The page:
Everyone battles discontent at different times and in different ways. Some are discontent with their marriage. Others are discontent with their bodies. Many are discontent with their career path. For every expectation we can have, a discontent is readily available.
Because feelings of discontent seem normal, it’s easy to miss how poisonous they are to the human heart.
The lie of discontent is that we deserve to have everything go the way we want — we deserve to be like God. It’s a subtle idolatry that places us on God’s throne, if only in our minds. Discontent is like a self-watering weed of pride in the heart that slowly shrivels our worship, fractures our relationships, and withers our hearts.
Is there an antidote to discontent?
“antidote” = a medicine taken or given to counteract a particular poison
Yes. The antidote to discontent is gratitude.
Expressing gratitude — being thankful — kills the prideful, complaining spirit of discontent.
Without gratitude, we feel entitled. Without gratitude, we easily look over the fence for greener grass. Without gratitude, our loved ones buckle under the weight of our lofty demands. Without gratitude, it’s impossible to do the will of God.
This has been a very personal lesson for me over the last few years.
You see, I like living in Arizona, but I don’t love living here. It’s not in the top 15 places I would choose to live if I were just choosing a place to live. This seems crazy to many of my friends and neighbors who live here for the weather. They like the 300+ days of sun, the mild winter, and how the warmer weather helps their bodies feel. People who live here for the weather joyfully accept the five months of 100+ degree days, brushing it off by saying, “At least you don’t have to shovel heat.”
I can understand living somewhere because of it’s climate and surroundings. It’s just that if I were doing that, I’d pick somewhere else. We’re not here for the weather. We’re here because God has called us to be here.
So every summer in Arizona is a real struggle for me. The heat becomes oppressive, and the sun actually grows tiresome. It’s relentless, tyrannical heat — the kind where the coldest it gets over a three month stretch is 91 degrees (somewhere around 3am).
Not only am I not crazy about Arizona as a place, but our family also has a difficult time being so far away from some of our extended family. My wife is the oldest of five in a close-knit family, many of whom are in Ohio and starting families of their own. While we’re wilting in the Arizona summer heat, they are having cookouts, celebrating birthdays, planning weddings and kicking off the college football season together. We often feel like we’re missing out. We’re often saddened that our kids’ closest interactions with their cousins are over Skype.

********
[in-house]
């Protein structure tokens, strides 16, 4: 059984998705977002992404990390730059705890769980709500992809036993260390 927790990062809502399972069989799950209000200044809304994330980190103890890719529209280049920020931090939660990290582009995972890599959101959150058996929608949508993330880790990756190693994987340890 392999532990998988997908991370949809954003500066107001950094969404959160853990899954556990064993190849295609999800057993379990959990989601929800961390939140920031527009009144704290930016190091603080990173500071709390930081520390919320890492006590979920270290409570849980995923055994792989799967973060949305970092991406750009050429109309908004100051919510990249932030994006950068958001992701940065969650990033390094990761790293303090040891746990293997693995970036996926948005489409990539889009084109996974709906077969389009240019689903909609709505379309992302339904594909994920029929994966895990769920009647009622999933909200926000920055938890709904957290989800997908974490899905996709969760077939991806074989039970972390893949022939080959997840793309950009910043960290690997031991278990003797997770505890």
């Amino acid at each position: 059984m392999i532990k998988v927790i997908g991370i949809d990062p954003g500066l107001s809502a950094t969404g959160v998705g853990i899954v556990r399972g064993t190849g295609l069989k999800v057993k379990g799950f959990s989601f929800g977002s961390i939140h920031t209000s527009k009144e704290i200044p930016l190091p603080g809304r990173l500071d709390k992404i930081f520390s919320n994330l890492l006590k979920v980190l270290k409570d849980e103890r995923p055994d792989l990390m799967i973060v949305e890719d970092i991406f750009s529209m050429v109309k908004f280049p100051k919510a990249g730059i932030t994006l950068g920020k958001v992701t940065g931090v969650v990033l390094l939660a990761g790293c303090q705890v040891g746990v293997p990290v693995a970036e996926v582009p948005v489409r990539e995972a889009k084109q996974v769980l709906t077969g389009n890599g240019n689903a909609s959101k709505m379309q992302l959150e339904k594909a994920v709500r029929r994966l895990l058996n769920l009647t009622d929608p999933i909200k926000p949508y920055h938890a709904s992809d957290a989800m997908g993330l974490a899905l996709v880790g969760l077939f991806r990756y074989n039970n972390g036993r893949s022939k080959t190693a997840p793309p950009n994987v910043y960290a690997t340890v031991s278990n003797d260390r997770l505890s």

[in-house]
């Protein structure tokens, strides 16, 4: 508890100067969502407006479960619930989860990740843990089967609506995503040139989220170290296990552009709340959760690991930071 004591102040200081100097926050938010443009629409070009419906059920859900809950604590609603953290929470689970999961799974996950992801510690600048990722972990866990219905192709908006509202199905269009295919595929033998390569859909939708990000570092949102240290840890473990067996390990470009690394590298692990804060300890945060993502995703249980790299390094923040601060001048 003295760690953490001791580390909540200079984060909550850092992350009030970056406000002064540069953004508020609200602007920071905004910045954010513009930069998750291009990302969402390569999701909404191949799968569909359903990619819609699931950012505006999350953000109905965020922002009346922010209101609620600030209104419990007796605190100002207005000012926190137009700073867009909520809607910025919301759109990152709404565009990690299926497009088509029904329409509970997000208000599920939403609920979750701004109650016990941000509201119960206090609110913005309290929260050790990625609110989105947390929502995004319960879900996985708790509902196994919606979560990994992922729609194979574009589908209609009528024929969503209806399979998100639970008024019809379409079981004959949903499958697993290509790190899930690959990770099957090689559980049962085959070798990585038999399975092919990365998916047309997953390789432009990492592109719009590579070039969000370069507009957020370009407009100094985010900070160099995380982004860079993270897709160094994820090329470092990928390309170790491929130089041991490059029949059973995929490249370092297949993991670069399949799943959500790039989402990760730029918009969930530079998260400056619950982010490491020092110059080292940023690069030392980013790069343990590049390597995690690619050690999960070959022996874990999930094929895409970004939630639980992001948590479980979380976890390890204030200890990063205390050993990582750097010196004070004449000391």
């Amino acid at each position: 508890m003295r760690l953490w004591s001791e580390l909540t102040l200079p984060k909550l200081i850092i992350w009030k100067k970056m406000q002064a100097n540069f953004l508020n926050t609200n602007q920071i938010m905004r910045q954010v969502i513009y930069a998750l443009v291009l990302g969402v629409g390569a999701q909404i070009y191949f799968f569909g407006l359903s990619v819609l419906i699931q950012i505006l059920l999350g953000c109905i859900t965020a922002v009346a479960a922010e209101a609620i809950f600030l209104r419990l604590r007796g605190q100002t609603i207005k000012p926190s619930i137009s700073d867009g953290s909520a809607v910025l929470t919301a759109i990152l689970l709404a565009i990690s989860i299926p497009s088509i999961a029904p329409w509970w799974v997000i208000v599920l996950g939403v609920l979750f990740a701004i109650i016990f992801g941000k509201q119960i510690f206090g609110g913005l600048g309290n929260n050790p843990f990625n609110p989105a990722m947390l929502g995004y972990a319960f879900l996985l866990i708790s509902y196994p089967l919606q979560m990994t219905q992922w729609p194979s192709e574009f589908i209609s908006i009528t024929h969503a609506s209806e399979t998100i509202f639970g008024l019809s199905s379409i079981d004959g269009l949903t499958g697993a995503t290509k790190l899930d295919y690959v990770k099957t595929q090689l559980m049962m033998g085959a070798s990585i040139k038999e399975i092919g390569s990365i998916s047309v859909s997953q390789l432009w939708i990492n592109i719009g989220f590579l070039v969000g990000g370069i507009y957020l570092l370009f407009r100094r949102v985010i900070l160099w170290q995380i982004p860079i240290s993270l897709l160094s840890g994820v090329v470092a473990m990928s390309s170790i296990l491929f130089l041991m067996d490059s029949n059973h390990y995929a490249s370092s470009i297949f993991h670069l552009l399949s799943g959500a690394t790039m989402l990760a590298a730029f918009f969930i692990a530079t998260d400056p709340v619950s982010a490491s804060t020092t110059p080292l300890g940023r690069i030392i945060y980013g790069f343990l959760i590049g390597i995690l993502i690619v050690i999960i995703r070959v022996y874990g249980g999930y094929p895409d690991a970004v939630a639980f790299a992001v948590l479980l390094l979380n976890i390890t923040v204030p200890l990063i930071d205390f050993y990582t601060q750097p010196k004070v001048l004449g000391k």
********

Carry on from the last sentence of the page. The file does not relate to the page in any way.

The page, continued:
Put all this together and it’s not surprising that most years since we’ve lived here, I have gone into a significant funk somewhere around late August through early October. I grow irritable, frustrated, and discouraged. I start wondering what it would be like to plant a church somewhere else — anywhere else. The poison of discontent courses through my life, spilling out on my family, friends and ministry.
Last year I noticed this ugly annual trend and decided something needed to change.
We did some practical things to mitigate the heat like plan a few small working out-of-town days in late summer (nicknamed Operation: Sanity). But the biggest change needed to take place in my heart.
God used a throwaway comment (in an unrelated conversation) by my friend and fellow pastor, Tyler Johnson, to help me see that my real problem was a lack of gratitude. I realized that by not cultivating the flower of gratitude, I was giving space for the weed of discontent to grow.
At the heart of my frustration was not my circumstance. It was a lack of thankfulness for God’s many graces in the midst of my circumstance.
So this year, I’ve made it a practice to cultivate gratitude by working to notice God’s grace to me and acknowledge him for it.
- I’ve seen God work in our ministry, and I thank him for it.
- I work with people I love, and I thank him for it.
- We have a great home in one of the most colorful (not-just-beige-stucco) neighborhoods in all suburban Phoenix, and I thank him for it.
- Skype is an amazing way to communicate with family in other states, and I thank him for it.
- Our family is thriving with a church family that cares for us in real and meaningful ways, and I thank him for it.
- We’re part pioneering of a unique multi-congregational church experience with Redemption Church, and I thank him for it.
- I get to preach the gospel and train leaders (and get paid for it), and I thank him for it.
There is much to be thankful for. Expressing gratitude must become the practice of our hearts that counteracts the poison of discontent.